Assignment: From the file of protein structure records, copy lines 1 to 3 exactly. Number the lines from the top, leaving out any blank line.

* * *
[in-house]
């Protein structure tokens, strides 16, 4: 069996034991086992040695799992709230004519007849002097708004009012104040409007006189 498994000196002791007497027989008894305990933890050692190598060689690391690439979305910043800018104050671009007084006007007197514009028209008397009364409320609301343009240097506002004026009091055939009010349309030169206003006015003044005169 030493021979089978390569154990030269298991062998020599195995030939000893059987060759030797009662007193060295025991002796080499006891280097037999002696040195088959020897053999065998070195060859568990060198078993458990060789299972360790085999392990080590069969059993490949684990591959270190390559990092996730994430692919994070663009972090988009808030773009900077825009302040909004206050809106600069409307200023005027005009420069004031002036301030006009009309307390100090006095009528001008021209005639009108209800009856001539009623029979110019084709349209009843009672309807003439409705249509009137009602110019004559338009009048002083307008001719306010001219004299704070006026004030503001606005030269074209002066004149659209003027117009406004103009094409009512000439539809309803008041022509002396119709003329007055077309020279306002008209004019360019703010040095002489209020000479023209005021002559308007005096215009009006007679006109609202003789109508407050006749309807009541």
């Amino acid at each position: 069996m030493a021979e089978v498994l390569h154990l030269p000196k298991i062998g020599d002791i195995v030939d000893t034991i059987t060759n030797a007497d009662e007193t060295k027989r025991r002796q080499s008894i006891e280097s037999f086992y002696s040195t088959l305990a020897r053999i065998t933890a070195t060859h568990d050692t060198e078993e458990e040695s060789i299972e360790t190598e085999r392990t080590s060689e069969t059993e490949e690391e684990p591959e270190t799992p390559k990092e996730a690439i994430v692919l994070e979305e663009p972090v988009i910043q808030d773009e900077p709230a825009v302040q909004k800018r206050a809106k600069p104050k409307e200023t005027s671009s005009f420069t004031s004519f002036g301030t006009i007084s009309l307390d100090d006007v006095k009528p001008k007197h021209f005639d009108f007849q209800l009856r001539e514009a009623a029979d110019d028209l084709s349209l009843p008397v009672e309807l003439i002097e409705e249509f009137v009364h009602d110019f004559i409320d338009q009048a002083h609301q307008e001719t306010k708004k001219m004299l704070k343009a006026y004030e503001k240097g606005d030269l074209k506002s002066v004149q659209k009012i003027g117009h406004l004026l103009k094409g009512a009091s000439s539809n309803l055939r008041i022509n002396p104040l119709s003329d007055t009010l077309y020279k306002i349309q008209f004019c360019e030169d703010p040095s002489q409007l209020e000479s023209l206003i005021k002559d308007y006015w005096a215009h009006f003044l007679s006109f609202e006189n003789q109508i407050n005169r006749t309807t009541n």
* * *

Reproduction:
[in-house]
């Protein structure tokens, strides 16, 4: 069996034991086992040695799992709230004519007849002097708004009012104040409007006189 498994000196002791007497027989008894305990933890050692190598060689690391690439979305910043800018104050671009007084006007007197514009028209008397009364409320609301343009240097506002004026009091055939009010349309030169206003006015003044005169 030493021979089978390569154990030269298991062998020599195995030939000893059987060759030797009662007193060295025991002796080499006891280097037999002696040195088959020897053999065998070195060859568990060198078993458990060789299972360790085999392990080590069969059993490949684990591959270190390559990092996730994430692919994070663009972090988009808030773009900077825009302040909004206050809106600069409307200023005027005009420069004031002036301030006009009309307390100090006095009528001008021209005639009108209800009856001539009623029979110019084709349209009843009672309807003439409705249509009137009602110019004559338009009048002083307008001719306010001219004299704070006026004030503001606005030269074209002066004149659209003027117009406004103009094409009512000439539809309803008041022509002396119709003329007055077309020279306002008209004019360019703010040095002489209020000479023209005021002559308007005096215009009006007679006109609202003789109508407050006749309807009541």
């Amino acid at each position: 069996m030493a021979e089978v498994l390569h154990l030269p000196k298991i062998g020599d002791i195995v030939d000893t034991i059987t060759n030797a007497d009662e007193t060295k027989r025991r002796q080499s008894i006891e280097s037999f086992y002696s040195t088959l305990a020897r053999i065998t933890a070195t060859h568990d050692t060198e078993e458990e040695s060789i299972e360790t190598e085999r392990t080590s060689e069969t059993e490949e690391e684990p591959e270190t799992p390559k990092e996730a690439i994430v692919l994070e979305e663009p972090v988009i910043q808030d773009e900077p709230a825009v302040q909004k800018r206050a809106k600069p104050k409307e200023t005027s671009s005009f420069t004031s004519f002036g301030t006009i007084s009309l307390d100090d006007v006095k009528p001008k007197h021209f005639d009108f007849q209800l009856r001539e514009a009623a029979d110019d028209l084709s349209l009843p008397v009672e309807l003439i002097e409705e249509f009137v009364h009602d110019f004559i409320d338009q009048a002083h609301q307008e001719t306010k708004k001219m004299l704070k343009a006026y004030e503001k240097g606005d030269l074209k506002s002066v004149q659209k009012i003027g117009h406004l004026l103009k094409g009512a009091s000439s539809n309803l055939r008041i022509n002396p104040l119709s003329d007055t009010l077309y020279k306002i349309q008209f004019c360019e030169d703010p040095s002489q409007l209020e000479s023209l206003i005021k002559d308007y006015w005096a215009h009006f003044l007679s006109f609202e006189n003789q109508i407050n005169r006749t309807t009541n």